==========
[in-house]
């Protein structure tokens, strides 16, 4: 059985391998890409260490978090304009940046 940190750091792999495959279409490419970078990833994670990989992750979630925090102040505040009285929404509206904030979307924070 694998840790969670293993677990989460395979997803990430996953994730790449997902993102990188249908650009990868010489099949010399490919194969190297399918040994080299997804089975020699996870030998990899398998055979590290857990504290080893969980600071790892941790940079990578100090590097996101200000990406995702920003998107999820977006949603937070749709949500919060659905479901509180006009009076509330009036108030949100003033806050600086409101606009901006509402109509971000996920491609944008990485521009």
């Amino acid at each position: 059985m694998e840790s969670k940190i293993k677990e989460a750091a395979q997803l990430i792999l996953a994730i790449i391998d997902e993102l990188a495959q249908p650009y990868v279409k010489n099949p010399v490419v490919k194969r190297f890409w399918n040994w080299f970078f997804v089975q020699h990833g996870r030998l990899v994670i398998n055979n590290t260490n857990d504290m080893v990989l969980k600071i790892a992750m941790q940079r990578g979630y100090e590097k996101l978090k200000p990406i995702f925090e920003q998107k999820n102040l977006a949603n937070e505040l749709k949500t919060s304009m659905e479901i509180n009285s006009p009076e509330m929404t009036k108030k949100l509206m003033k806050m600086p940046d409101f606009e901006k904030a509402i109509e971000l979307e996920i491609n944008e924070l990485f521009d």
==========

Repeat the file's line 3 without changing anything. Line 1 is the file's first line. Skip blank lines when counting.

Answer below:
């Amino acid at each position: 059985m694998e840790s969670k940190i293993k677990e989460a750091a395979q997803l990430i792999l996953a994730i790449i391998d997902e993102l990188a495959q249908p650009y990868v279409k010489n099949p010399v490419v490919k194969r190297f890409w399918n040994w080299f970078f997804v089975q020699h990833g996870r030998l990899v994670i398998n055979n590290t260490n857990d504290m080893v990989l969980k600071i790892a992750m941790q940079r990578g979630y100090e590097k996101l978090k200000p990406i995702f925090e920003q998107k999820n102040l977006a949603n937070e505040l749709k949500t919060s304009m659905e479901i509180n009285s006009p009076e509330m929404t009036k108030k949100l509206m003033k806050m600086p940046d409101f606009e901006k904030a509402i109509e971000l979307e996920i491609n944008e924070l990485f521009d």